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KPMG To Be Key Witness At Senate Tax Shelters Hearing

by Mike Godfrey, for, New York

18 November 2003

In advance of Senate Committee on Governmental Affairs hearings this week into the US tax shelter industry, KPMG LLP issued a statement saying it has made a number of changes to its tax practice.

In two days of hearings on Tuesday and Thursday the Permanent Subcommittee on Investigations will examine the role of professional organizations like accounting firms, law firms, and financial institutions in developing, marketing and implementing tax shelters. The Subcommittee will hear from tax experts, as well as representatives from accounting firms, law firms, financial institutions, and a panel of government regulators.

Five KPMG officials are scheduled to give testimony on Tuesday, including Philip Weisner, Partner in Charge , Washington National Tax, Client Services, and
Lawrence DeLap , Retired National Partner in Charge , Dept. of Professional Practice - Tax.

KPMG said it has made changes in its tax practices, policies and procedures over the past three years "to respond to the evolving nature of both the tax laws and regulations, and the needs of our clients." KPMG says it has discontinued the sale of various tax strategies, introduced more rigorous oversight procedures, shut down two groups dedicated to selling strategies to corporations and individuals, and discontinued training focused on marketing. The firm said it also has implemented an ethics hotline to encourage employees to raise any potential concerns about improper conduct within the firm.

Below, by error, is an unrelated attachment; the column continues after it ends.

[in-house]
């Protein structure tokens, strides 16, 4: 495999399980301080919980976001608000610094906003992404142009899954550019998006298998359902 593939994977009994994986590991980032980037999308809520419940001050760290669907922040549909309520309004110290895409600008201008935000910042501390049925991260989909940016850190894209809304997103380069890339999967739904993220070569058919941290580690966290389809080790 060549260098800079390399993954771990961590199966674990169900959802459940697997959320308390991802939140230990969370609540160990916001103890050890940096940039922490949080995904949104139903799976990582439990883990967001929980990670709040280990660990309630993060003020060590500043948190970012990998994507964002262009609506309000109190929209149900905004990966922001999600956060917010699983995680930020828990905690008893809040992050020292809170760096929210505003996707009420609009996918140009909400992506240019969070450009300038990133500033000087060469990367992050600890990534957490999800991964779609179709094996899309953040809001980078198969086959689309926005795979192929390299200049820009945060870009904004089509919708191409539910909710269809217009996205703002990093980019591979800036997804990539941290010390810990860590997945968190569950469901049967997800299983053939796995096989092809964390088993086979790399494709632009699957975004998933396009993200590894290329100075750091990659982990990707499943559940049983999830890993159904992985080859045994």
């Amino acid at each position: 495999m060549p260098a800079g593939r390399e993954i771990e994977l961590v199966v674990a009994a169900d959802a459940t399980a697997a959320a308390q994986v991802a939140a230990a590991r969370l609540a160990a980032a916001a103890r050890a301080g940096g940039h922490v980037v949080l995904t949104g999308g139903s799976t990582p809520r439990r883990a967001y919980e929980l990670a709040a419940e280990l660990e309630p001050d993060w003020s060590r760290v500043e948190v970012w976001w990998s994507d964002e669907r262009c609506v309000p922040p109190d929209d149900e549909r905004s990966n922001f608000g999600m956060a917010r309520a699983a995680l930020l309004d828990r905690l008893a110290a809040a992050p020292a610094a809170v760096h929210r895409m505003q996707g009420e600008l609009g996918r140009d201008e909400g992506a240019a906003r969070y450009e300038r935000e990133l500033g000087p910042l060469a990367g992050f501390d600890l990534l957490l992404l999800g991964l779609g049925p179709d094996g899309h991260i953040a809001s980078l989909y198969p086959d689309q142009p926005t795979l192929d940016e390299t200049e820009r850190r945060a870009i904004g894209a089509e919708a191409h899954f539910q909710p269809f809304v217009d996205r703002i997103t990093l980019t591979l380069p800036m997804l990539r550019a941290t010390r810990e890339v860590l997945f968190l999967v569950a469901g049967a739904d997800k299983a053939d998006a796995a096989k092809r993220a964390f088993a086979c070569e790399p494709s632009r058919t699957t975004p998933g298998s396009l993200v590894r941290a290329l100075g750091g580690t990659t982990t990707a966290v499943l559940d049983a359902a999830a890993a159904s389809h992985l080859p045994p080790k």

Last year the Internal Revenue Service took legal action to force KPMG and other tax practices to turn over documents relating to tax shelters, but the firm has been allowed by the courts to withhold a nmber of documents it says are privileged.

"KPMG takes seriously our responsibility to restore confidence and trust in the accounting profession," said KPMG. "We want to work with Congress, as well as the IRS and other policymakers, as they consider sound and responsible approaches to better define what tax strategies are allowable under the law."

The leading Senator behind the hearings, the committee’s ranking Democrat, Carl Levin announced that: “We are determined to do everything we can to expose, condemn, and stop the unethical and illegal conduct involved in the peddling of abusive tax shelters.”

Levin has been a particularly outspoken critic of the recent activities of certain corporations caught up in financial and accounting scandals, most notably Enron. In a speech to the Citizens Crime Commission in New York last week, Levin told the audience “the fact is that the mass marketing of abusive tax shelters by respected accounting firms, law firms, banks, and investment advisers who are hawking these so-called "tax products" to thousands of people like late-night, cut-rate T.V. bargains, is surely scandalous, just as Enron was scandalous.”

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